The Teachers College Reading & Writing Project: August Writing Institute

 

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Teachers College: Columbia University

This week I participated in the August Institute on the teaching of Writing at Teachers College at Columbia University. Upon registering, we were given tote bags with the Teachers College logo, several books and a notebook where we would be practicing and developing our own writing skills during the course of the week. As an educator who loves everything about literacy and writing, I was thrilled to be here.

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We were welcomed by Lucy Calkins, the founding director of The Teachers College Reading and Writing Project (TCRWP). She shared a very personal story about her father. I thought of my own father and how on my to do list there is a huge need for me to listen and understand his story.  Lucy’s words rang true because writing for me has always been a deeply personal and spiritual affair. It also occurred to me that I don’t always honor this personal connection of writing with my students. Unfortunately, in the game of testing, standards and rubrics, I have sometimes been more concerned with the final product than the personal connection of the story or the writing process.

Every day we broke out into small groups. In these small group sessions, we experienced what a writer’s workshop could look and feel like as a student. Our presenter guided us through mini lessons, whole group and small group instructions. She modeled different writing styles: personal narratives, small moments, non fiction, writing reviews, how to and all about books.

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After she gave a mini lesson, we were sent to draw a picture/sketch to help develop our writing. This I found interesting because some schools frown upon drawing because they think it is not academic in nature. I myself have been told that the drawing portion of my interactive big books were not in line with the curriculum. As a veteran teacher, I have observed time and time again how eager kids are to share what they have drawn. And as we learned, drawing is equally important as the written word because its purpose is to tell a story, share an insight or convey a message. The presenter modeled how teachers can confer with students (individually or in a small group) and how crucial it is to take notes on what the student is doing independently, observe where they get stuck, and how to scaffold support so they use their “writing tools”.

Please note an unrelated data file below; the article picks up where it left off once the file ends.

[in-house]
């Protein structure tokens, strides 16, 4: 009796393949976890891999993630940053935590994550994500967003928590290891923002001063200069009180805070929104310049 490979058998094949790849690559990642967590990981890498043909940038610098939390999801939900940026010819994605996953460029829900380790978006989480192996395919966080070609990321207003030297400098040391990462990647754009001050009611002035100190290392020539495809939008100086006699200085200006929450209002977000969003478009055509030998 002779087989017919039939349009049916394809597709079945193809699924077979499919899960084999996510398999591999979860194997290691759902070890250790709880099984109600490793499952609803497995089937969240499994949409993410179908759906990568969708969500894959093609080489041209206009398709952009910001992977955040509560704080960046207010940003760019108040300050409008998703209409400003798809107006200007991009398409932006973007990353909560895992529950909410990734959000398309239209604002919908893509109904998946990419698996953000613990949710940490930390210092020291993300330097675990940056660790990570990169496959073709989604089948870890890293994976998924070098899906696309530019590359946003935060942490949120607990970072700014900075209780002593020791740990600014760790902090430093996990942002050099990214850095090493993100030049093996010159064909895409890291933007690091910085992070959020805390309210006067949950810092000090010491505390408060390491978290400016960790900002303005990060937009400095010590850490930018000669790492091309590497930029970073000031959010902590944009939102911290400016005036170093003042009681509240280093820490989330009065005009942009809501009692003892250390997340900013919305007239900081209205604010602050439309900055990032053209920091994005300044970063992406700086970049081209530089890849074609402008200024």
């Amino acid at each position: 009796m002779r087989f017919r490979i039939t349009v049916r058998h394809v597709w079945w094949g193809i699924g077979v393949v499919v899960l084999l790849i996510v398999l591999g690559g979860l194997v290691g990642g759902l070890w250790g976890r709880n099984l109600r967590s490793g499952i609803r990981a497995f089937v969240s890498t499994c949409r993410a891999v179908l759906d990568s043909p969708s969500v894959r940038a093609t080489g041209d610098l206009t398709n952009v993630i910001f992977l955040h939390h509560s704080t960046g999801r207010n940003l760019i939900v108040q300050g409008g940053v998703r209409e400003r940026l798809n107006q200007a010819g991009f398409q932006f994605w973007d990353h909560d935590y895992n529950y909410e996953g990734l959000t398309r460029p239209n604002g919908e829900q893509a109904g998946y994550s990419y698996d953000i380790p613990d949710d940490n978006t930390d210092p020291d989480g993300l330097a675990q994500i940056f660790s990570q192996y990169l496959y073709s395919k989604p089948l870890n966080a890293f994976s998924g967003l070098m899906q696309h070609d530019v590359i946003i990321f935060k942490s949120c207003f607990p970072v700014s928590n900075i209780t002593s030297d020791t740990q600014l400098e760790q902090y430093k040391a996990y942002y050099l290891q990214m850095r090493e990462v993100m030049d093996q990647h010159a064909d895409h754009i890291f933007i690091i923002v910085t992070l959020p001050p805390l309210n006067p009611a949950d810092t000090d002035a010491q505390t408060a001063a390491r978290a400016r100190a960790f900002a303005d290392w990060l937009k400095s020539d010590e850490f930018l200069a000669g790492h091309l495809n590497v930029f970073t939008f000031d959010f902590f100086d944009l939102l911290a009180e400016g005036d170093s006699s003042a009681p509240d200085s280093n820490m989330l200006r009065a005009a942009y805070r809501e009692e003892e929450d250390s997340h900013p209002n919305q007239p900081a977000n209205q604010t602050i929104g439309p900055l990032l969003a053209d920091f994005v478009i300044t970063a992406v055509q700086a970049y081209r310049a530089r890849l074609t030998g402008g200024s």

While I am in the habit of conferring/conferencing with my students in writing, I have mostly focused on the rubric. I am sad to say that yes, I did mark up their papers, I did point out missing periods and misspelled words.  In our morning group I asked the presenter, “So if I’m not helping them edit and revise and I’m not marking their paper, what exactly should I do?” She said, “Focus on one writing point: structure, development, conventions or processThis will help the student better understand the writing process. The focus is on understanding the process of writing so that they eventually transfer these skills in their independent writing.”  “So they don’t publish a final copy?” I asked. She smiled,”No. They are 5, 6 and 7 years old. They can fancy up a writing piece by adding a cover and coloring a picture. How many times have you asked your students to publish a piece to include all of the revisions you’ve helped them with, and they still copy some, if not most of it incorrectly. What’s more important, the final draft or internalizing the writing process?”  I didn’t answer her because I was having an AHA moment. This was paramount!